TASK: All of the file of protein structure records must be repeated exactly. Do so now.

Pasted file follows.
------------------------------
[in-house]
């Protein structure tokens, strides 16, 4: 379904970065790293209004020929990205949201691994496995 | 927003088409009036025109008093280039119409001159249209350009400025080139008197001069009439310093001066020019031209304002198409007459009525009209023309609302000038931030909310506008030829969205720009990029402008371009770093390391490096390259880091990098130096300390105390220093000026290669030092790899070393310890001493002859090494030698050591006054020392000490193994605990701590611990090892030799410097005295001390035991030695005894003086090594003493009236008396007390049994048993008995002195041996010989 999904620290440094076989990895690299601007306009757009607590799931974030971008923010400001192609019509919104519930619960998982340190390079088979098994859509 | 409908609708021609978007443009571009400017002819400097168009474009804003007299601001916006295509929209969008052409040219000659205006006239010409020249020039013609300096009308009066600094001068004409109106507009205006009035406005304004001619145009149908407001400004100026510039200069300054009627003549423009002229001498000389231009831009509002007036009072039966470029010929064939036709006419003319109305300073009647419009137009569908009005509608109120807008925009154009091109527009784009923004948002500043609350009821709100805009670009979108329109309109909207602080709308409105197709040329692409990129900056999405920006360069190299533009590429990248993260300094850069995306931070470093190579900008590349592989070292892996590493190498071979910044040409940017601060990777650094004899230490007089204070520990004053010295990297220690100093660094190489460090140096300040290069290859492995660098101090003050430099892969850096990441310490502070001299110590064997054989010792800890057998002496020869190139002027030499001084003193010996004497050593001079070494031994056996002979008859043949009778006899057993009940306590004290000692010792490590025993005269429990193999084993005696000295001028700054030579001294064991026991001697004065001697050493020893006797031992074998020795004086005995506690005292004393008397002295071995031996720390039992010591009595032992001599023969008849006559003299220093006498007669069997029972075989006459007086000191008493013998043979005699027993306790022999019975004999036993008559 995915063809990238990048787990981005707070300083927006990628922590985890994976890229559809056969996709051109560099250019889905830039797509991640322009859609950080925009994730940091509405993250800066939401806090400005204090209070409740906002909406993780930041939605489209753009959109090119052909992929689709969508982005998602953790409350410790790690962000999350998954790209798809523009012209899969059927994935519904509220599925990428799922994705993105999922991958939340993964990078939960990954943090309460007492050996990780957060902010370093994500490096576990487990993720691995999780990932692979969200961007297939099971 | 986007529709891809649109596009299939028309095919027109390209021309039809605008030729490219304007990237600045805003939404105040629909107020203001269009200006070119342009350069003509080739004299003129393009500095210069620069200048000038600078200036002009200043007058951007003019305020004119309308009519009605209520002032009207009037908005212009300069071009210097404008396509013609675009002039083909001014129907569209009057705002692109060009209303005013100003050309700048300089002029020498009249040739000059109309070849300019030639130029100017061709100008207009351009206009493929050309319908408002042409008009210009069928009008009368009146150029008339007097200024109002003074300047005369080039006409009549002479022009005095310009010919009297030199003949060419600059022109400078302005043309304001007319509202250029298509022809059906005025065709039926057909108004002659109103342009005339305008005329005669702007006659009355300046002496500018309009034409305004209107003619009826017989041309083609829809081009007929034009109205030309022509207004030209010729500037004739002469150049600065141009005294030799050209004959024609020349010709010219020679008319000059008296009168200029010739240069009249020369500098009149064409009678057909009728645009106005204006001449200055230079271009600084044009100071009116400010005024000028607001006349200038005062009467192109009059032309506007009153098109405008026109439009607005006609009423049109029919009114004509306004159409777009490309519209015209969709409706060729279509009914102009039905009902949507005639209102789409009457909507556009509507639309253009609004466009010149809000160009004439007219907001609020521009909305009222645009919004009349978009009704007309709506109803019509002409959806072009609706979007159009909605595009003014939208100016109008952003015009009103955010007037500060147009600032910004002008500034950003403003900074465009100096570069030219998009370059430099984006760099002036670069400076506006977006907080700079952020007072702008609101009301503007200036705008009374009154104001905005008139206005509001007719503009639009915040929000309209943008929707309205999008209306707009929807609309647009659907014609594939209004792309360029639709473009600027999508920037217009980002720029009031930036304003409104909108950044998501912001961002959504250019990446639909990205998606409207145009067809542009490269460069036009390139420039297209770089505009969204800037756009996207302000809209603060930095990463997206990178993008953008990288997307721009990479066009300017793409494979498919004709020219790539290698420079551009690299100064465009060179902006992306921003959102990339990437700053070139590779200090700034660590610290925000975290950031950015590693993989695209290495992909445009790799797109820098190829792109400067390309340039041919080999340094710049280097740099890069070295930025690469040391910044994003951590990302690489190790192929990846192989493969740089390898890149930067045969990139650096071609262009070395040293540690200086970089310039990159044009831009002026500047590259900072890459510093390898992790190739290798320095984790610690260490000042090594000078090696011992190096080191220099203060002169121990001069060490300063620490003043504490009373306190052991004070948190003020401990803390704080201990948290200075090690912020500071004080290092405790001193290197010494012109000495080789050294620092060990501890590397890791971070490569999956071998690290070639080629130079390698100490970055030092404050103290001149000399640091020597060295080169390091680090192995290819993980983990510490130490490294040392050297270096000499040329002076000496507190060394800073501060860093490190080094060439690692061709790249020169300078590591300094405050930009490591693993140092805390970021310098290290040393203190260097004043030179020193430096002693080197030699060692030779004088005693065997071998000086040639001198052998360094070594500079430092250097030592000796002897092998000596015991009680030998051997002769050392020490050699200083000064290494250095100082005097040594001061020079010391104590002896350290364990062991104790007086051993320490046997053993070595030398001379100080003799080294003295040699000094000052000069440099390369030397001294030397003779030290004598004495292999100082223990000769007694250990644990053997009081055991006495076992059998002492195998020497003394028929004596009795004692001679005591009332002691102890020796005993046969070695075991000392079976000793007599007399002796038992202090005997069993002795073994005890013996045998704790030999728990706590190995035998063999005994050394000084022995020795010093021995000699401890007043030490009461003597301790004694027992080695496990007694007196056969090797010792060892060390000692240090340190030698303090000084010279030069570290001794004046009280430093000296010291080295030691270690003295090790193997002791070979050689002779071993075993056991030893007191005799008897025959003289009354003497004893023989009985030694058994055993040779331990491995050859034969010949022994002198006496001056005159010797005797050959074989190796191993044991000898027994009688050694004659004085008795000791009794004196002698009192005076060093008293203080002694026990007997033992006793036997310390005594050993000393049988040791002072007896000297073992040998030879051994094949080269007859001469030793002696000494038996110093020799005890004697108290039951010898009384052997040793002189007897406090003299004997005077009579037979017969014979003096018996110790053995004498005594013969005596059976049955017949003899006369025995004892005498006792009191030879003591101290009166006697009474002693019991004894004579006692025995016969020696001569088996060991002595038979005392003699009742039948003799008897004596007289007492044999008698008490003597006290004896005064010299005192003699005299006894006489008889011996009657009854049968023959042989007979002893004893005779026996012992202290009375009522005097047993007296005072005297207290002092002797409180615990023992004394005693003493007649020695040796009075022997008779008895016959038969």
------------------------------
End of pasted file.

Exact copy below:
[in-house]
């Protein structure tokens, strides 16, 4: 379904970065790293209004020929990205949201691994496995 | 927003088409009036025109008093280039119409001159249209350009400025080139008197001069009439310093001066020019031209304002198409007459009525009209023309609302000038931030909310506008030829969205720009990029402008371009770093390391490096390259880091990098130096300390105390220093000026290669030092790899070393310890001493002859090494030698050591006054020392000490193994605990701590611990090892030799410097005295001390035991030695005894003086090594003493009236008396007390049994048993008995002195041996010989 999904620290440094076989990895690299601007306009757009607590799931974030971008923010400001192609019509919104519930619960998982340190390079088979098994859509 | 409908609708021609978007443009571009400017002819400097168009474009804003007299601001916006295509929209969008052409040219000659205006006239010409020249020039013609300096009308009066600094001068004409109106507009205006009035406005304004001619145009149908407001400004100026510039200069300054009627003549423009002229001498000389231009831009509002007036009072039966470029010929064939036709006419003319109305300073009647419009137009569908009005509608109120807008925009154009091109527009784009923004948002500043609350009821709100805009670009979108329109309109909207602080709308409105197709040329692409990129900056999405920006360069190299533009590429990248993260300094850069995306931070470093190579900008590349592989070292892996590493190498071979910044040409940017601060990777650094004899230490007089204070520990004053010295990297220690100093660094190489460090140096300040290069290859492995660098101090003050430099892969850096990441310490502070001299110590064997054989010792800890057998002496020869190139002027030499001084003193010996004497050593001079070494031994056996002979008859043949009778006899057993009940306590004290000692010792490590025993005269429990193999084993005696000295001028700054030579001294064991026991001697004065001697050493020893006797031992074998020795004086005995506690005292004393008397002295071995031996720390039992010591009595032992001599023969008849006559003299220093006498007669069997029972075989006459007086000191008493013998043979005699027993306790022999019975004999036993008559 995915063809990238990048787990981005707070300083927006990628922590985890994976890229559809056969996709051109560099250019889905830039797509991640322009859609950080925009994730940091509405993250800066939401806090400005204090209070409740906002909406993780930041939605489209753009959109090119052909992929689709969508982005998602953790409350410790790690962000999350998954790209798809523009012209899969059927994935519904509220599925990428799922994705993105999922991958939340993964990078939960990954943090309460007492050996990780957060902010370093994500490096576990487990993720691995999780990932692979969200961007297939099971 | 986007529709891809649109596009299939028309095919027109390209021309039809605008030729490219304007990237600045805003939404105040629909107020203001269009200006070119342009350069003509080739004299003129393009500095210069620069200048000038600078200036002009200043007058951007003019305020004119309308009519009605209520002032009207009037908005212009300069071009210097404008396509013609675009002039083909001014129907569209009057705002692109060009209303005013100003050309700048300089002029020498009249040739000059109309070849300019030639130029100017061709100008207009351009206009493929050309319908408002042409008009210009069928009008009368009146150029008339007097200024109002003074300047005369080039006409009549002479022009005095310009010919009297030199003949060419600059022109400078302005043309304001007319509202250029298509022809059906005025065709039926057909108004002659109103342009005339305008005329005669702007006659009355300046002496500018309009034409305004209107003619009826017989041309083609829809081009007929034009109205030309022509207004030209010729500037004739002469150049600065141009005294030799050209004959024609020349010709010219020679008319000059008296009168200029010739240069009249020369500098009149064409009678057909009728645009106005204006001449200055230079271009600084044009100071009116400010005024000028607001006349200038005062009467192109009059032309506007009153098109405008026109439009607005006609009423049109029919009114004509306004159409777009490309519209015209969709409706060729279509009914102009039905009902949507005639209102789409009457909507556009509507639309253009609004466009010149809000160009004439007219907001609020521009909305009222645009919004009349978009009704007309709506109803019509002409959806072009609706979007159009909605595009003014939208100016109008952003015009009103955010007037500060147009600032910004002008500034950003403003900074465009100096570069030219998009370059430099984006760099002036670069400076506006977006907080700079952020007072702008609101009301503007200036705008009374009154104001905005008139206005509001007719503009639009915040929000309209943008929707309205999008209306707009929807609309647009659907014609594939209004792309360029639709473009600027999508920037217009980002720029009031930036304003409104909108950044998501912001961002959504250019990446639909990205998606409207145009067809542009490269460069036009390139420039297209770089505009969204800037756009996207302000809209603060930095990463997206990178993008953008990288997307721009990479066009300017793409494979498919004709020219790539290698420079551009690299100064465009060179902006992306921003959102990339990437700053070139590779200090700034660590610290925000975290950031950015590693993989695209290495992909445009790799797109820098190829792109400067390309340039041919080999340094710049280097740099890069070295930025690469040391910044994003951590990302690489190790192929990846192989493969740089390898890149930067045969990139650096071609262009070395040293540690200086970089310039990159044009831009002026500047590259900072890459510093390898992790190739290798320095984790610690260490000042090594000078090696011992190096080191220099203060002169121990001069060490300063620490003043504490009373306190052991004070948190003020401990803390704080201990948290200075090690912020500071004080290092405790001193290197010494012109000495080789050294620092060990501890590397890791971070490569999956071998690290070639080629130079390698100490970055030092404050103290001149000399640091020597060295080169390091680090192995290819993980983990510490130490490294040392050297270096000499040329002076000496507190060394800073501060860093490190080094060439690692061709790249020169300078590591300094405050930009490591693993140092805390970021310098290290040393203190260097004043030179020193430096002693080197030699060692030779004088005693065997071998000086040639001198052998360094070594500079430092250097030592000796002897092998000596015991009680030998051997002769050392020490050699200083000064290494250095100082005097040594001061020079010391104590002896350290364990062991104790007086051993320490046997053993070595030398001379100080003799080294003295040699000094000052000069440099390369030397001294030397003779030290004598004495292999100082223990000769007694250990644990053997009081055991006495076992059998002492195998020497003394028929004596009795004692001679005591009332002691102890020796005993046969070695075991000392079976000793007599007399002796038992202090005997069993002795073994005890013996045998704790030999728990706590190995035998063999005994050394000084022995020795010093021995000699401890007043030490009461003597301790004694027992080695496990007694007196056969090797010792060892060390000692240090340190030698303090000084010279030069570290001794004046009280430093000296010291080295030691270690003295090790193997002791070979050689002779071993075993056991030893007191005799008897025959003289009354003497004893023989009985030694058994055993040779331990491995050859034969010949022994002198006496001056005159010797005797050959074989190796191993044991000898027994009688050694004659004085008795000791009794004196002698009192005076060093008293203080002694026990007997033992006793036997310390005594050993000393049988040791002072007896000297073992040998030879051994094949080269007859001469030793002696000494038996110093020799005890004697108290039951010898009384052997040793002189007897406090003299004997005077009579037979017969014979003096018996110790053995004498005594013969005596059976049955017949003899006369025995004892005498006792009191030879003591101290009166006697009474002693019991004894004579006692025995016969020696001569088996060991002595038979005392003699009742039948003799008897004596007289007492044999008698008490003597006290004896005064010299005192003699005299006894006489008889011996009657009854049968023959042989007979002893004893005779026996012992202290009375009522005097047993007296005072005297207290002092002797409180615990023992004394005693003493007649020695040796009075022997008779008895016959038969």